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    ABSTRACT: Systemic hypertension increases cardiac workload and subsequently induces signaling networks in heart that underlie myocyte growth (hypertrophic response) through expansion of sarcomeres with the aim to increase contractility. However, conditions of increased workload can induce both adaptive and maladaptive growth of heart muscle. Previous studies implicate two members of the AP-1 transcription factor family, junD and fra-1, in regulation of heart growth during hypertrophic response. In this study, we investigate the function of the AP-1 transcription factors, c-jun and c-fos, in heart growth. Using pressure overload-induced cardiac hypertrophy in mice and targeted deletion of Jun or Fos in cardiomyocytes, we show that c-jun is required for adaptive cardiac hypertrophy, while c-fos is dispensable in this context. c-jun promotes expression of sarcomere proteins and suppresses expression of extracellular matrix proteins. Capacity of cardiac muscle to contract depends on organization of principal thick and thin filaments, myosin and actin, within the sarcomere. In line with decreased expression of sarcomere-associated proteins, Jun-deficient cardiomyocytes present disarrangement of filaments in sarcomeres and actin cytoskeleton disorganization. Moreover, Jun-deficient hearts subjected to pressure overload display pronounced fibrosis and increased myocyte apoptosis finally resulting in dilated cardiomyopathy. In conclusion, c-jun but not c-fos is required to induce a transcriptional program aimed at adapting heart growth upon increased workload.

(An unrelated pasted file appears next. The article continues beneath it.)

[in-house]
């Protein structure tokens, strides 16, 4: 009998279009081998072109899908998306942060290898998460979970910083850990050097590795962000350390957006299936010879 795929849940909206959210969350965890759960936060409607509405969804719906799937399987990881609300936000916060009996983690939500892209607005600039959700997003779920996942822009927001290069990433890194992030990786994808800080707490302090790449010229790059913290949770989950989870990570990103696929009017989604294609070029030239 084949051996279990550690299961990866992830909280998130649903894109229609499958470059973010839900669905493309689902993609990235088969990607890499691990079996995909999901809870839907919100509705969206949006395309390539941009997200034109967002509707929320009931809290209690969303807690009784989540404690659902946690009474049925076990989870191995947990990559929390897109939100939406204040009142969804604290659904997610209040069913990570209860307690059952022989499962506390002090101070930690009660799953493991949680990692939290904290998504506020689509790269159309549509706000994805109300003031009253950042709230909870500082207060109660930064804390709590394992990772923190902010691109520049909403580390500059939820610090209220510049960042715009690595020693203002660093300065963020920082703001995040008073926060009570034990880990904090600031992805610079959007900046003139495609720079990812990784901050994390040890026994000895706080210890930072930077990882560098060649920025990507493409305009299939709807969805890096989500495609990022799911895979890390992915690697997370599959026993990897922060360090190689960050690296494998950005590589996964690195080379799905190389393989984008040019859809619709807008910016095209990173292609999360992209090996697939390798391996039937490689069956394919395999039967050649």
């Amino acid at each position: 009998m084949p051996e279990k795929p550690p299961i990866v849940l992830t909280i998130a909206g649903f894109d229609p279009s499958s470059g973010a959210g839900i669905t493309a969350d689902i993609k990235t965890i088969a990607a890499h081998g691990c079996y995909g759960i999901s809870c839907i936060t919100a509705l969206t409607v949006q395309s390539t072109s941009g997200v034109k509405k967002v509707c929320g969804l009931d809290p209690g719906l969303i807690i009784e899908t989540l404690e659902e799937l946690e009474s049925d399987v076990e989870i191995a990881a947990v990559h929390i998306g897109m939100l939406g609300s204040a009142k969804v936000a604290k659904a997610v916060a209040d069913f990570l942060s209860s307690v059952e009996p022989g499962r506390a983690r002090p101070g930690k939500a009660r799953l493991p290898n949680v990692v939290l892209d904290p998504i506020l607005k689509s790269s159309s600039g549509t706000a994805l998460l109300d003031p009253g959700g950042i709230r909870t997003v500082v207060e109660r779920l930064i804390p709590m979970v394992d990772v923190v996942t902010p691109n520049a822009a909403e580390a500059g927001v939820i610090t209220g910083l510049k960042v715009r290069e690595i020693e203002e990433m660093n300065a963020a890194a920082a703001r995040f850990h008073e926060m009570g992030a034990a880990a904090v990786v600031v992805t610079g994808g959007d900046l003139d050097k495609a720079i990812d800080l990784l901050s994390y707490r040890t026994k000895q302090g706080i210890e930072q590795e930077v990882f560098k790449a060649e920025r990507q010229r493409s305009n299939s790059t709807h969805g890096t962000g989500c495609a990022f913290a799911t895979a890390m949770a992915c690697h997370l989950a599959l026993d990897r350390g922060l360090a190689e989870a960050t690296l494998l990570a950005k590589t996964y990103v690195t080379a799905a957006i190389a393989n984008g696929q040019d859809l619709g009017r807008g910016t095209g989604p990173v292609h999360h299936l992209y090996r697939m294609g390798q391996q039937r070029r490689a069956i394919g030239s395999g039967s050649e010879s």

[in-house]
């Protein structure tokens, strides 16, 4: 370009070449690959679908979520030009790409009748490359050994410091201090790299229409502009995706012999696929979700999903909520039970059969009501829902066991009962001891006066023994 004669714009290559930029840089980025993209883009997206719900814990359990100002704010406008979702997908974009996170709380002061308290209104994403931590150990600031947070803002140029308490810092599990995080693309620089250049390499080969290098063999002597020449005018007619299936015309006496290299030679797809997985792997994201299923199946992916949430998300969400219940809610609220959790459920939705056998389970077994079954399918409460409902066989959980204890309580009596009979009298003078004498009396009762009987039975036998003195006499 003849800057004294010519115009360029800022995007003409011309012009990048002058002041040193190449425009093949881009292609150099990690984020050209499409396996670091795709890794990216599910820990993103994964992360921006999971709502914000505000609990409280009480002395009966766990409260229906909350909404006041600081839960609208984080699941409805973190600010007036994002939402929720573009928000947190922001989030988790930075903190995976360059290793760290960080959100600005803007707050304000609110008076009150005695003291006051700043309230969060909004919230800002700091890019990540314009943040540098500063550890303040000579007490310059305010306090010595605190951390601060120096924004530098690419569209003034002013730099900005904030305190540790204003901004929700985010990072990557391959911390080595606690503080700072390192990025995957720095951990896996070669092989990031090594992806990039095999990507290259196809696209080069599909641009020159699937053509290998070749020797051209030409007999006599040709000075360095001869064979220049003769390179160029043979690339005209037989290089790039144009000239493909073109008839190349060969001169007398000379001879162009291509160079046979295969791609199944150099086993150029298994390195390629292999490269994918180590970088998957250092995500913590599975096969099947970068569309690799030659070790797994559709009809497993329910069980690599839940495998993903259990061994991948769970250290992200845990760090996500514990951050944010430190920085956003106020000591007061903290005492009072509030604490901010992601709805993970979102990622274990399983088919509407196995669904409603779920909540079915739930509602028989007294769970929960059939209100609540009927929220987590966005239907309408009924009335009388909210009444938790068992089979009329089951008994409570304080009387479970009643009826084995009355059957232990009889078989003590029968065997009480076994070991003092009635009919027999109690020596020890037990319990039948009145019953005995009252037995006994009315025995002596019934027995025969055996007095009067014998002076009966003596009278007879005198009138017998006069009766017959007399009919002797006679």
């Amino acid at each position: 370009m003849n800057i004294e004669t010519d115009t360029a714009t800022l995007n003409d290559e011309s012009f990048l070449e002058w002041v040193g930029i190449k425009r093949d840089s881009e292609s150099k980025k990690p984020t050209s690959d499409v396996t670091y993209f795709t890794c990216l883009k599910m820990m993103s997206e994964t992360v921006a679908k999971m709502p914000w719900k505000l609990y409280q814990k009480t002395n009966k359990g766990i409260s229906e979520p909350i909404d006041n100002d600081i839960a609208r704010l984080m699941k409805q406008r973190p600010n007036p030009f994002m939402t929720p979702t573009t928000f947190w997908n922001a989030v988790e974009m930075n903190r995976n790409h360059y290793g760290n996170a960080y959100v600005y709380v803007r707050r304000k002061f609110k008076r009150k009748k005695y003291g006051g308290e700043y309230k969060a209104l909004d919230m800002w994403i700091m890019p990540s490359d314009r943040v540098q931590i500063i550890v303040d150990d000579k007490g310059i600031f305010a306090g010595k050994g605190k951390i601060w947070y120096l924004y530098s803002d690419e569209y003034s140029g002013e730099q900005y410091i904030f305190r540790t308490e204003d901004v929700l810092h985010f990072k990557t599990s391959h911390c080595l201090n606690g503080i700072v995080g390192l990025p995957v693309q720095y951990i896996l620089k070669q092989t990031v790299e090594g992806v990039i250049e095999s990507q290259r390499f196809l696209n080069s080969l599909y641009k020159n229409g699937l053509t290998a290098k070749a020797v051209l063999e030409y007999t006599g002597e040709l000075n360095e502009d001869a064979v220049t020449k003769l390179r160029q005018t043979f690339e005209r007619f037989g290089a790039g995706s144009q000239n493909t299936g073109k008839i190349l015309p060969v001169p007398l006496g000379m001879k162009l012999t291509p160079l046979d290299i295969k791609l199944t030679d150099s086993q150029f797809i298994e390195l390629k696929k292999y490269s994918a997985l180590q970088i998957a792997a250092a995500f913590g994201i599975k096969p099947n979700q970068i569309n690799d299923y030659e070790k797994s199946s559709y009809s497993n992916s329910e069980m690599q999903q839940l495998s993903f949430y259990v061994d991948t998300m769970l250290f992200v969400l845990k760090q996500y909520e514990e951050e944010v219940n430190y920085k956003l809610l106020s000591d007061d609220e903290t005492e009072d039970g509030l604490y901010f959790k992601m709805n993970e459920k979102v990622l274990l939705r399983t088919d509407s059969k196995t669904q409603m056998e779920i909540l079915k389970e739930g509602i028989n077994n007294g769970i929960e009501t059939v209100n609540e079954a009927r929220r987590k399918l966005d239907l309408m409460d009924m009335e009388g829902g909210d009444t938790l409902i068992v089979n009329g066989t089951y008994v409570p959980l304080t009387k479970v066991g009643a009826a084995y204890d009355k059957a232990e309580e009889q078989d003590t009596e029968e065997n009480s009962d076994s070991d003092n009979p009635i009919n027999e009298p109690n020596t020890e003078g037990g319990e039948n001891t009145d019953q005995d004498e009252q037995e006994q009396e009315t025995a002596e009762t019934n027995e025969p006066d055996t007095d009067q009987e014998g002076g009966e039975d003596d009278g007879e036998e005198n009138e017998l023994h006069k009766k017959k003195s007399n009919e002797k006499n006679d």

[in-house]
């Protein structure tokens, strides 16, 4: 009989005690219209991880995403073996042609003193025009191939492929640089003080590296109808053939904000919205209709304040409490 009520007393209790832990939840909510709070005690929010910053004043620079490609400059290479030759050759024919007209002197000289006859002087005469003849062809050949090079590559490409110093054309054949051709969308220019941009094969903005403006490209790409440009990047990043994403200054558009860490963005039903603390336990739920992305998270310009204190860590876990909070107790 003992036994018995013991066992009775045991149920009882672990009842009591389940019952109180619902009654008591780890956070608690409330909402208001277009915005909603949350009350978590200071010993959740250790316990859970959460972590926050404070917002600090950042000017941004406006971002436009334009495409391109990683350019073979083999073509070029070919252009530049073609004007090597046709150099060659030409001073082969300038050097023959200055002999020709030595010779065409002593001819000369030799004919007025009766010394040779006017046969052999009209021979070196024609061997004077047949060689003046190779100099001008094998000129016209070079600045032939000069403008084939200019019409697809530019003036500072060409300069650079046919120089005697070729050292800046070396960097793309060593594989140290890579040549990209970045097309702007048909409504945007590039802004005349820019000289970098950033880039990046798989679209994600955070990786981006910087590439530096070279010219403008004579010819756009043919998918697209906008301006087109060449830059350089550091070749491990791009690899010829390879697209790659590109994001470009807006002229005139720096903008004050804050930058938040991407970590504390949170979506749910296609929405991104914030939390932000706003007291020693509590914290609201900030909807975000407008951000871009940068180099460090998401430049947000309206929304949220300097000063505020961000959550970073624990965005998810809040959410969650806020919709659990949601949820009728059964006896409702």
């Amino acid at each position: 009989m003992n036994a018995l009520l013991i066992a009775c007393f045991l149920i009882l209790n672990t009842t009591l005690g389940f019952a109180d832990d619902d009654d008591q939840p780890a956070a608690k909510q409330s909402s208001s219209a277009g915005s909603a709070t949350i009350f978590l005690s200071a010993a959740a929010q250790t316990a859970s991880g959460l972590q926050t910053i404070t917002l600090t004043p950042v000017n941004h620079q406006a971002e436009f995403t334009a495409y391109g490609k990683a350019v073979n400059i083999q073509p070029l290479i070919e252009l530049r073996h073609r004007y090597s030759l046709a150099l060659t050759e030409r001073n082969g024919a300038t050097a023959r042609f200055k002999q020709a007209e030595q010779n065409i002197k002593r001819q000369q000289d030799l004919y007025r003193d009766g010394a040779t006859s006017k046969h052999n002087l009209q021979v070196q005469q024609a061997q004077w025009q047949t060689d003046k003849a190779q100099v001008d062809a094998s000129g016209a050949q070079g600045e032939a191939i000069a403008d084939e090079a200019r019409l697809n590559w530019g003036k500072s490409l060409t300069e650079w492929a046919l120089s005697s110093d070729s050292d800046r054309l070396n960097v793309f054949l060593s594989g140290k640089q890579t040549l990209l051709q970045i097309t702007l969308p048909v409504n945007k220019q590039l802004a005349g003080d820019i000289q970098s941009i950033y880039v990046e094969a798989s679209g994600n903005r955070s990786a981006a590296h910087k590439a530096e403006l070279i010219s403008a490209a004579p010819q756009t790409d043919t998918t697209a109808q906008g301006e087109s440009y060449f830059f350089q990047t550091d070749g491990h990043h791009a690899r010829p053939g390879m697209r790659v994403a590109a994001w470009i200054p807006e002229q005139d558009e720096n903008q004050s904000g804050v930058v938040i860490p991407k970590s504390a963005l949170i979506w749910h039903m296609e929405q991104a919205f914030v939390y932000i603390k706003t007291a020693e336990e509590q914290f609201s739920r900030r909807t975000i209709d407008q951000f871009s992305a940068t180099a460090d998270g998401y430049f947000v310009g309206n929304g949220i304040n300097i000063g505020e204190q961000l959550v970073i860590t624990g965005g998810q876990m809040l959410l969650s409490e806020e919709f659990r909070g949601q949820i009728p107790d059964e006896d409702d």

PLoS ONE 09/2013; 8(9):e73294. DOI:10.1371/journal.pone.0073294 · 3.23 Impact Factor
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    • "Many molecules regulate the expression of apoptosis-related genes in cells. Notably, mice lacking junD show enhanced levels of Bax and p53, suggesting that AP-1 is a key regulatory molecule for maintaining low expression of apoptosis-related genes [41]. Our mosaic analysis using third instar larval eye discs showed that hid expression was increased in ebi mutant clones, suggesting that the Ebi/AP-1 repression system may be involved in regulating the basal expression level of the pro-apoptotic gene hid in sensory neurons (Figure 4C). "